Yemen Information - Page 2
Over three thousand years ago, present-day Yemen was an important region trading in spices and frankincense.
The Greeks and Romans travelled to and from India via Yemeni ports.
Yemen came under the control of Ethiopians in the fourth century and Persians in the later sixth century.
The Portuguese annexed the island of Socotra, part of present-day Yemen, in the early sixteenth century. Also in the sixteenth century, and during the seventeenth century, areas of Yemen were controlled by the Ottoman Empire.
In 1839 the port of Aden and the surrounding region came under British influence.
The Ottomans controlled North Yemen between the middle of the nineteenth century until the end of the First World War (1914-1918).
The Colony of Aden was a British Crown colony from 1937 until 1963.
A revolution in 1962 led to the foundation of the Yemen Arab Republic (North Yemen).
The British withdrew from [South] Yemen in 1967. South Yemen, consisting of Aden and the former Protectorate of South Arabia was formed in the same year. Later, South Yemen changed its name to the People's Democratic Republic of Yemen.
In 1990 the Yemen Arab Republic and the People's Democratic Republic of Yemen united to form the Republic of Yemen.
After years of political unrest civil war began in September 2014. Following eight years of fighting the opposing sides signed a United Nations-brokered truce.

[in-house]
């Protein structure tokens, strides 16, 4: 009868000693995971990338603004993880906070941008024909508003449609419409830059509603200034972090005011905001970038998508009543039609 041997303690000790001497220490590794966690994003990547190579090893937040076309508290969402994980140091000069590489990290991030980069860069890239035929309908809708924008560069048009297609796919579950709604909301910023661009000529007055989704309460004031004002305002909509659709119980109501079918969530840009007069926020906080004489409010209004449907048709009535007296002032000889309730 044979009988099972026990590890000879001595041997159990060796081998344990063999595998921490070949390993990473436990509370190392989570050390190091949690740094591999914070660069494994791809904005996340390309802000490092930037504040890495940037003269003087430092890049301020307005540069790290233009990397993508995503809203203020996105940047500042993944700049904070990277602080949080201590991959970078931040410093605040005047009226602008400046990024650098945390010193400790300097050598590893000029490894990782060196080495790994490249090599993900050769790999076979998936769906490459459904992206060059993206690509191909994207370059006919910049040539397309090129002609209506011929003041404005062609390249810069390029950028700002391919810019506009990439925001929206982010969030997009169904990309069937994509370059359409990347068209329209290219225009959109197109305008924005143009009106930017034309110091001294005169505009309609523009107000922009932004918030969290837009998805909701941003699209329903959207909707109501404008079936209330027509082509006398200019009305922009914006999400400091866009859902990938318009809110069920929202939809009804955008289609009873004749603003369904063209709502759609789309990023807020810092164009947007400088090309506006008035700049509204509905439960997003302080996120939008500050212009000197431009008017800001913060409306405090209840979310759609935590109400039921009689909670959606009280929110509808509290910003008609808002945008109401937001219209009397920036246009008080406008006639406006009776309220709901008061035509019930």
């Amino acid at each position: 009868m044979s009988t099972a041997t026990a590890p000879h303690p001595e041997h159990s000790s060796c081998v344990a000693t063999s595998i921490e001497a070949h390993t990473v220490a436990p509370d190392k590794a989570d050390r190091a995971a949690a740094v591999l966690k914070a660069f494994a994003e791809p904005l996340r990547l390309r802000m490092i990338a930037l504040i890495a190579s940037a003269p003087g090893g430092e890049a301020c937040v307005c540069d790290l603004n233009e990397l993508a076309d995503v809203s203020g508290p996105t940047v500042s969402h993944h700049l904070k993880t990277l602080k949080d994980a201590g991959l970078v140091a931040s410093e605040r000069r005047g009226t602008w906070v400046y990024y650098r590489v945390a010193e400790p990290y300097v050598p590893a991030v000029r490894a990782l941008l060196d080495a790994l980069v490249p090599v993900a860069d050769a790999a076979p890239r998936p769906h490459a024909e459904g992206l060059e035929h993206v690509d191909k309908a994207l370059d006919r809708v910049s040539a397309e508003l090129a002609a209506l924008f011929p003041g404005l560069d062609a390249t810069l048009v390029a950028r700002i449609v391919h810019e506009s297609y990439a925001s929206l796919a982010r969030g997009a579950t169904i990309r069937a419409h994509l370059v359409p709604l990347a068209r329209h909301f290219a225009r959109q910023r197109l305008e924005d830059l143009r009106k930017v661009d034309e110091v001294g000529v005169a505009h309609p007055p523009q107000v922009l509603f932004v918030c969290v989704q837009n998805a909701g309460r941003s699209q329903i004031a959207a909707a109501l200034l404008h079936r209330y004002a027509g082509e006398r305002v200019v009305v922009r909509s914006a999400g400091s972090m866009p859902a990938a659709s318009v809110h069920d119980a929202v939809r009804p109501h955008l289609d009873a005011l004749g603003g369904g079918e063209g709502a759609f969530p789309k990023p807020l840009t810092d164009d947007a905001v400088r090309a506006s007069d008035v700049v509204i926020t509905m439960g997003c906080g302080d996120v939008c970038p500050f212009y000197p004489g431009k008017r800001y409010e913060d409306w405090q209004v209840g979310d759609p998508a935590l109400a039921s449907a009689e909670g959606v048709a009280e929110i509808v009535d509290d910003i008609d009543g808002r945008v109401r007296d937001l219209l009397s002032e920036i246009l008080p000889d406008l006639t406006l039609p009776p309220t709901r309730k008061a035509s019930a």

Yemen is one of the poorest Arab countries, plagued by conflict and civil war.
A large percentage of the Yemeni working population has traditionally been employed in farming, herding and the fishing industry. The services sector has also been a significant GDP earner.
Crops such as grain, fruits, vegetables, pulses, qat, coffee and cotton are grown. Livestock is reared.
Industries are oil, petroleum refining, commercial ship repair, cement, aluminum products, leather goods, cotton textiles, and food processing. In October 2009, Yemen exported its first liquefied natural gas.
Remittances from abroad and foreign aid are important to Yemen's economy.
Yemen's unique high-rise architecture, inscribed on the World Heritage List, is decorated with intricate designs and stained glass.
Other traditional arts and crafts include embroidery, textiles, and jewellery.
The medieval University of Zabid was a centre of religion, history and poetry. Zabid provided education for students all over the Islamic world.
Football is a popular team game in Yemen.
Water sports on the Yemeni coast include swimming and snorkeling.
All religious holidays are celebrated. Unification Day is on 22 May (1990).
News from Yemen is available in Newslink.
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